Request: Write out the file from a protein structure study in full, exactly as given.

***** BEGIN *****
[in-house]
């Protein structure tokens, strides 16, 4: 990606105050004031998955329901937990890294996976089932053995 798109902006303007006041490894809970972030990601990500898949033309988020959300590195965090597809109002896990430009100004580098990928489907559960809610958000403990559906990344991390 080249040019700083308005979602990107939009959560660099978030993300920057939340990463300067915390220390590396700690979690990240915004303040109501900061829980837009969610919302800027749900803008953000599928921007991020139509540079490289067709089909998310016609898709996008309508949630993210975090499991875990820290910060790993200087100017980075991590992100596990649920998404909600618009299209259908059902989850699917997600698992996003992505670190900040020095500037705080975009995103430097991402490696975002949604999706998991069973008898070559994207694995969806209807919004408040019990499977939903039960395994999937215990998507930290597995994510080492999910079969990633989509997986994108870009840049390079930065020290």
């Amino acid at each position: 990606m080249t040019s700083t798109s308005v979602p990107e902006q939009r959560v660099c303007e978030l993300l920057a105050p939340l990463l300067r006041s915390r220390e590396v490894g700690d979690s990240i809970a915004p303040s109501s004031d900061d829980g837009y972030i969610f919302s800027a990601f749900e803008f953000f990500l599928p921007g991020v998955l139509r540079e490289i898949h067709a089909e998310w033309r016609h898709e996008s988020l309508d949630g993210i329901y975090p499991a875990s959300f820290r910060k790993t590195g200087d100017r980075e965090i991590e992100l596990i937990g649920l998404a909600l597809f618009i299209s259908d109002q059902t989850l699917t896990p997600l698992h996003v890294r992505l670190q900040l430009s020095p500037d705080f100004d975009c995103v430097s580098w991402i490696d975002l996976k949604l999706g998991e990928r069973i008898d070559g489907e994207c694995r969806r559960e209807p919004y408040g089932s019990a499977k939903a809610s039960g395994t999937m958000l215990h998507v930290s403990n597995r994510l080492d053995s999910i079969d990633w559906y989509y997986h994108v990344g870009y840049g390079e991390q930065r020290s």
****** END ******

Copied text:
[in-house]
């Protein structure tokens, strides 16, 4: 990606105050004031998955329901937990890294996976089932053995 798109902006303007006041490894809970972030990601990500898949033309988020959300590195965090597809109002896990430009100004580098990928489907559960809610958000403990559906990344991390 080249040019700083308005979602990107939009959560660099978030993300920057939340990463300067915390220390590396700690979690990240915004303040109501900061829980837009969610919302800027749900803008953000599928921007991020139509540079490289067709089909998310016609898709996008309508949630993210975090499991875990820290910060790993200087100017980075991590992100596990649920998404909600618009299209259908059902989850699917997600698992996003992505670190900040020095500037705080975009995103430097991402490696975002949604999706998991069973008898070559994207694995969806209807919004408040019990499977939903039960395994999937215990998507930290597995994510080492999910079969990633989509997986994108870009840049390079930065020290």
């Amino acid at each position: 990606m080249t040019s700083t798109s308005v979602p990107e902006q939009r959560v660099c303007e978030l993300l920057a105050p939340l990463l300067r006041s915390r220390e590396v490894g700690d979690s990240i809970a915004p303040s109501s004031d900061d829980g837009y972030i969610f919302s800027a990601f749900e803008f953000f990500l599928p921007g991020v998955l139509r540079e490289i898949h067709a089909e998310w033309r016609h898709e996008s988020l309508d949630g993210i329901y975090p499991a875990s959300f820290r910060k790993t590195g200087d100017r980075e965090i991590e992100l596990i937990g649920l998404a909600l597809f618009i299209s259908d109002q059902t989850l699917t896990p997600l698992h996003v890294r992505l670190q900040l430009s020095p500037d705080f100004d975009c995103v430097s580098w991402i490696d975002l996976k949604l999706g998991e990928r069973i008898d070559g489907e994207c694995r969806r559960e209807p919004y408040g089932s019990a499977k939903a809610s039960g395994t999937m958000l215990h998507v930290s403990n597995r994510l080492d053995s999910i079969d990633w559906y989509y997986h994108v990344g870009y840049g390079e991390q930065r020290s």